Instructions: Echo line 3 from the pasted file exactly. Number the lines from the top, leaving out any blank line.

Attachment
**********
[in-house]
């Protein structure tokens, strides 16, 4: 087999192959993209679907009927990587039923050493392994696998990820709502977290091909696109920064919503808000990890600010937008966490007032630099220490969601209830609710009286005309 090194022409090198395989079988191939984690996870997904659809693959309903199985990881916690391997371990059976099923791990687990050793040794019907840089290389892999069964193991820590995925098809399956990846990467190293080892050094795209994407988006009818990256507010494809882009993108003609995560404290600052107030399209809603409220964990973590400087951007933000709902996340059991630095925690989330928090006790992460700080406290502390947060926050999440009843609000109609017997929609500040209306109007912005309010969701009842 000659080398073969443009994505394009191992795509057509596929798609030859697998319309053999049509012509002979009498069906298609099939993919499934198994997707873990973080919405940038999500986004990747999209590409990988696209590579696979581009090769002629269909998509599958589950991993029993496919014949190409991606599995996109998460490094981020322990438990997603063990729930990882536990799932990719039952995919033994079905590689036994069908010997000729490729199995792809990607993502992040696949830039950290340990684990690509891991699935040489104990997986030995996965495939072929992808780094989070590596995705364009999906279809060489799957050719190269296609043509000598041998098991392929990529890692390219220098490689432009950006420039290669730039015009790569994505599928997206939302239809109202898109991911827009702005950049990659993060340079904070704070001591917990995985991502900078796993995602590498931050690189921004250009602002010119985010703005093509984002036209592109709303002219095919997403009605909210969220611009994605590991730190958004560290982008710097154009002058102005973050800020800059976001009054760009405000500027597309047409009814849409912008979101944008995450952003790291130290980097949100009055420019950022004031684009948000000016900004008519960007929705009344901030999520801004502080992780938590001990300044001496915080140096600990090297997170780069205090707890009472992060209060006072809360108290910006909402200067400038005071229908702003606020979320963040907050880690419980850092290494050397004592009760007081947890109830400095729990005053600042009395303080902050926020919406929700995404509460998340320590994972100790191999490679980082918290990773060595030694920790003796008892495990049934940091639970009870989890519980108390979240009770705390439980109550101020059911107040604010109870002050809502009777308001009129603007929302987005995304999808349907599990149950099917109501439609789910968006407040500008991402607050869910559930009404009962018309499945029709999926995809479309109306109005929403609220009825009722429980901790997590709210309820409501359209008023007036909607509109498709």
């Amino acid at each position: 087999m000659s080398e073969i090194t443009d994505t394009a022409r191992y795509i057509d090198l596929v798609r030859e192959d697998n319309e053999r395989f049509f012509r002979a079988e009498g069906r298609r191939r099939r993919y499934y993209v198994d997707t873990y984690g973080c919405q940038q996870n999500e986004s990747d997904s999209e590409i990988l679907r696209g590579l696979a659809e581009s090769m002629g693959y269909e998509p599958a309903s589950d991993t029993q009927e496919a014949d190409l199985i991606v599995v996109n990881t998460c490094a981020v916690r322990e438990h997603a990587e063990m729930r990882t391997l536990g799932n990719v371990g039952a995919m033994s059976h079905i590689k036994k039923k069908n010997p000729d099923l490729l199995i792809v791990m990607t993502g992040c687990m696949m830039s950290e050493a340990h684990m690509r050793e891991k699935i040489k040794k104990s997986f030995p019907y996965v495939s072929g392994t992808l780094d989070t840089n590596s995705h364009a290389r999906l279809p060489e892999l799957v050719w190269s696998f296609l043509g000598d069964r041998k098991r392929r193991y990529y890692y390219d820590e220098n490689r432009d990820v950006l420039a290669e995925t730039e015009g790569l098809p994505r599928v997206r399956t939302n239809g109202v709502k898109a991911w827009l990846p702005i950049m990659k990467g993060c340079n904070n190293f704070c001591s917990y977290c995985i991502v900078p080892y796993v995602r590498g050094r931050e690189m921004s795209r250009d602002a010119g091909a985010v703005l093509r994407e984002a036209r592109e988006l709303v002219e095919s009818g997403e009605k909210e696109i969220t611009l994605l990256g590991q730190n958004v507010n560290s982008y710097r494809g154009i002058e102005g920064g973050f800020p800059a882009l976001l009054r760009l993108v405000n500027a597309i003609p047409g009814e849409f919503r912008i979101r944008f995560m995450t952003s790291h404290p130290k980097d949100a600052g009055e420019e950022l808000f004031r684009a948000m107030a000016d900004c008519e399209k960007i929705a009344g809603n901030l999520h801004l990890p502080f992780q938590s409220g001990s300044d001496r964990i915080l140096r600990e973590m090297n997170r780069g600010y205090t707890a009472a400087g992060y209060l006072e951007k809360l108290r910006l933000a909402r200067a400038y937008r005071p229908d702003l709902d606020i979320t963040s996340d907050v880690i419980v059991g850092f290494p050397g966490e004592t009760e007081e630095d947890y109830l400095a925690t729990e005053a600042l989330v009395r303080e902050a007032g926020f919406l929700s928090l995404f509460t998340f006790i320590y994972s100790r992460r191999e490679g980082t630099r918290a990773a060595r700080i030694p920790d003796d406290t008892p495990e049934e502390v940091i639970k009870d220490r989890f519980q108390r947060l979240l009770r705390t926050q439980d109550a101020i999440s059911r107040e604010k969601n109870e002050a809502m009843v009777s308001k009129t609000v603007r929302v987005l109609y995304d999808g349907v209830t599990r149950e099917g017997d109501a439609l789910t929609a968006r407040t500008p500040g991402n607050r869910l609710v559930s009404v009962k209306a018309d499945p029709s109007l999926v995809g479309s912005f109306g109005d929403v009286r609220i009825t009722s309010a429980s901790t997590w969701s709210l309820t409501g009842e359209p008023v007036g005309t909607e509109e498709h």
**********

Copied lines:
């Amino acid at each position: 087999m000659s080398e073969i090194t443009d994505t394009a022409r191992y795509i057509d090198l596929v798609r030859e192959d697998n319309e053999r395989f049509f012509r002979a079988e009498g069906r298609r191939r099939r993919y499934y993209v198994d997707t873990y984690g973080c919405q940038q996870n999500e986004s990747d997904s999209e590409i990988l679907r696209g590579l696979a659809e581009s090769m002629g693959y269909e998509p599958a309903s589950d991993t029993q009927e496919a014949d190409l199985i991606v599995v996109n990881t998460c490094a981020v916690r322990e438990h997603a990587e063990m729930r990882t391997l536990g799932n990719v371990g039952a995919m033994s059976h079905i590689k036994k039923k069908n010997p000729d099923l490729l199995i792809v791990m990607t993502g992040c687990m696949m830039s950290e050493a340990h684990m690509r050793e891991k699935i040489k040794k104990s997986f030995p019907y996965v495939s072929g392994t992808l780094d989070t840089n590596s995705h364009a290389r999906l279809p060489e892999l799957v050719w190269s696998f296609l043509g000598d069964r041998k098991r392929r193991y990529y890692y390219d820590e220098n490689r432009d990820v950006l420039a290669e995925t730039e015009g790569l098809p994505r599928v997206r399956t939302n239809g109202v709502k898109a991911w827009l990846p702005i950049m990659k990467g993060c340079n904070n190293f704070c001591s917990y977290c995985i991502v900078p080892y796993v995602r590498g050094r931050e690189m921004s795209r250009d602002a010119g091909a985010v703005l093509r994407e984002a036209r592109e988006l709303v002219e095919s009818g997403e009605k909210e696109i969220t611009l994605l990256g590991q730190n958004v507010n560290s982008y710097r494809g154009i002058e102005g920064g973050f800020p800059a882009l976001l009054r760009l993108v405000n500027a597309i003609p047409g009814e849409f919503r912008i979101r944008f995560m995450t952003s790291h404290p130290k980097d949100a600052g009055e420019e950022l808000f004031r684009a948000m107030a000016d900004c008519e399209k960007i929705a009344g809603n901030l999520h801004l990890p502080f992780q938590s409220g001990s300044d001496r964990i915080l140096r600990e973590m090297n997170r780069g600010y205090t707890a009472a400087g992060y209060l006072e951007k809360l108290r910006l933000a909402r200067a400038y937008r005071p229908d702003l709902d606020i979320t963040s996340d907050v880690i419980v059991g850092f290494p050397g966490e004592t009760e007081e630095d947890y109830l400095a925690t729990e005053a600042l989330v009395r303080e902050a007032g926020f919406l929700s928090l995404f509460t998340f006790i320590y994972s100790r992460r191999e490679g980082t630099r918290a990773a060595r700080i030694p920790d003796d406290t008892p495990e049934e502390v940091i639970k009870d220490r989890f519980q108390r947060l979240l009770r705390t926050q439980d109550a101020i999440s059911r107040e604010k969601n109870e002050a809502m009843v009777s308001k009129t609000v603007r929302v987005l109609y995304d999808g349907v209830t599990r149950e099917g017997d109501a439609l789910t929609a968006r407040t500008p500040g991402n607050r869910l609710v559930s009404v009962k209306a018309d499945p029709s109007l999926v995809g479309s912005f109306g109005d929403v009286r609220i009825t009722s309010a429980s901790t997590w969701s709210l309820t409501g009842e359209p008023v007036g005309t909607e509109e498709h």